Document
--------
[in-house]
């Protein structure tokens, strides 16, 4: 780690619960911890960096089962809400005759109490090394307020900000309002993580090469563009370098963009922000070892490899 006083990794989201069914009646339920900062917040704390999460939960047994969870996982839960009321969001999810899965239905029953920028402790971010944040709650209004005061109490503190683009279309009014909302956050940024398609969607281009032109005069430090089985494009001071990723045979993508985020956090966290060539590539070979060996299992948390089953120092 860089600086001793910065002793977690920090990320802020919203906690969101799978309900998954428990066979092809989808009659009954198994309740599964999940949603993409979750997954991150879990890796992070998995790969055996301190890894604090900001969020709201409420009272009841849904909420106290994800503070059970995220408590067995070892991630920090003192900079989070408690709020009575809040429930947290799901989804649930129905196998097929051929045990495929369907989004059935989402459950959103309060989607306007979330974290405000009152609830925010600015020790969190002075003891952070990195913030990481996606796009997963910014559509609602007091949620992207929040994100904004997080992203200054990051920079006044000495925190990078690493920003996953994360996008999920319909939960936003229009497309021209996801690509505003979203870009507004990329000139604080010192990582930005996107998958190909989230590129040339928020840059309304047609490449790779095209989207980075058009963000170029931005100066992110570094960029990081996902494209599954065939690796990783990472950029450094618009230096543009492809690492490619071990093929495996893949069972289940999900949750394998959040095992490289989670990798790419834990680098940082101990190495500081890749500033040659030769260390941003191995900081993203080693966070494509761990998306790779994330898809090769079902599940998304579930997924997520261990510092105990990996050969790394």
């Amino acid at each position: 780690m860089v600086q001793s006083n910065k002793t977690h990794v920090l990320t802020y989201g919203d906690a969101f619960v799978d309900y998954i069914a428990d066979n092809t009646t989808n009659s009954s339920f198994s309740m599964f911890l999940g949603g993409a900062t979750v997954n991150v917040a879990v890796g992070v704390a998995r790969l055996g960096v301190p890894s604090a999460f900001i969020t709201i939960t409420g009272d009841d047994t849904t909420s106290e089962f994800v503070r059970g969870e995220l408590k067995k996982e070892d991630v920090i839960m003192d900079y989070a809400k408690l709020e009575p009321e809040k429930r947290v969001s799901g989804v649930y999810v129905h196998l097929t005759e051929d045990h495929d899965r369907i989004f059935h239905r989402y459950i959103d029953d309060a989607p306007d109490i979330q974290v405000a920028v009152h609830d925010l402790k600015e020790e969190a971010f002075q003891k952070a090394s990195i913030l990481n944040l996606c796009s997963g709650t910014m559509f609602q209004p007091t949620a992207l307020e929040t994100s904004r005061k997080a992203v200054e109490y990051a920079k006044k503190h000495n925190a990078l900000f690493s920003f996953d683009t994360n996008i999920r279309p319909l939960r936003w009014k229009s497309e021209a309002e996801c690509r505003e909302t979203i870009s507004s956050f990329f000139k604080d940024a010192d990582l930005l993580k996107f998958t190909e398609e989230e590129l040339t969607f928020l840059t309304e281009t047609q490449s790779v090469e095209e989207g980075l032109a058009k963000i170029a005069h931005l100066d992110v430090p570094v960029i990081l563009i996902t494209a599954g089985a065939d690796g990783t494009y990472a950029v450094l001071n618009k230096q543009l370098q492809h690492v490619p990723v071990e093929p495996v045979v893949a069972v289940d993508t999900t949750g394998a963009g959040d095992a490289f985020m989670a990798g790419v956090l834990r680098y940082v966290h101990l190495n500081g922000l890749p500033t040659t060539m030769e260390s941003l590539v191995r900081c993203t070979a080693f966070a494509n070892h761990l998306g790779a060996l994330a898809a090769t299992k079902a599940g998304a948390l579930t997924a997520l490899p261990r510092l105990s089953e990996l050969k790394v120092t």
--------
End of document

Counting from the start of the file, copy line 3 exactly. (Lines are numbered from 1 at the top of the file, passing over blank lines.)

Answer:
């Amino acid at each position: 780690m860089v600086q001793s006083n910065k002793t977690h990794v920090l990320t802020y989201g919203d906690a969101f619960v799978d309900y998954i069914a428990d066979n092809t009646t989808n009659s009954s339920f198994s309740m599964f911890l999940g949603g993409a900062t979750v997954n991150v917040a879990v890796g992070v704390a998995r790969l055996g960096v301190p890894s604090a999460f900001i969020t709201i939960t409420g009272d009841d047994t849904t909420s106290e089962f994800v503070r059970g969870e995220l408590k067995k996982e070892d991630v920090i839960m003192d900079y989070a809400k408690l709020e009575p009321e809040k429930r947290v969001s799901g989804v649930y999810v129905h196998l097929t005759e051929d045990h495929d899965r369907i989004f059935h239905r989402y459950i959103d029953d309060a989607p306007d109490i979330q974290v405000a920028v009152h609830d925010l402790k600015e020790e969190a971010f002075q003891k952070a090394s990195i913030l990481n944040l996606c796009s997963g709650t910014m559509f609602q209004p007091t949620a992207l307020e929040t994100s904004r005061k997080a992203v200054e109490y990051a920079k006044k503190h000495n925190a990078l900000f690493s920003f996953d683009t994360n996008i999920r279309p319909l939960r936003w009014k229009s497309e021209a309002e996801c690509r505003e909302t979203i870009s507004s956050f990329f000139k604080d940024a010192d990582l930005l993580k996107f998958t190909e398609e989230e590129l040339t969607f928020l840059t309304e281009t047609q490449s790779v090469e095209e989207g980075l032109a058009k963000i170029a005069h931005l100066d992110v430090p570094v960029i990081l563009i996902t494209a599954g089985a065939d690796g990783t494009y990472a950029v450094l001071n618009k230096q543009l370098q492809h690492v490619p990723v071990e093929p495996v045979v893949a069972v289940d993508t999900t949750g394998a963009g959040d095992a490289f985020m989670a990798g790419v956090l834990r680098y940082v966290h101990l190495n500081g922000l890749p500033t040659t060539m030769e260390s941003l590539v191995r900081c993203t070979a080693f966070a494509n070892h761990l998306g790779a060996l994330a898809a090769t299992k079902a599940g998304a948390l579930t997924a997520l490899p261990r510092l105990s089953e990996l050969k790394v120092t």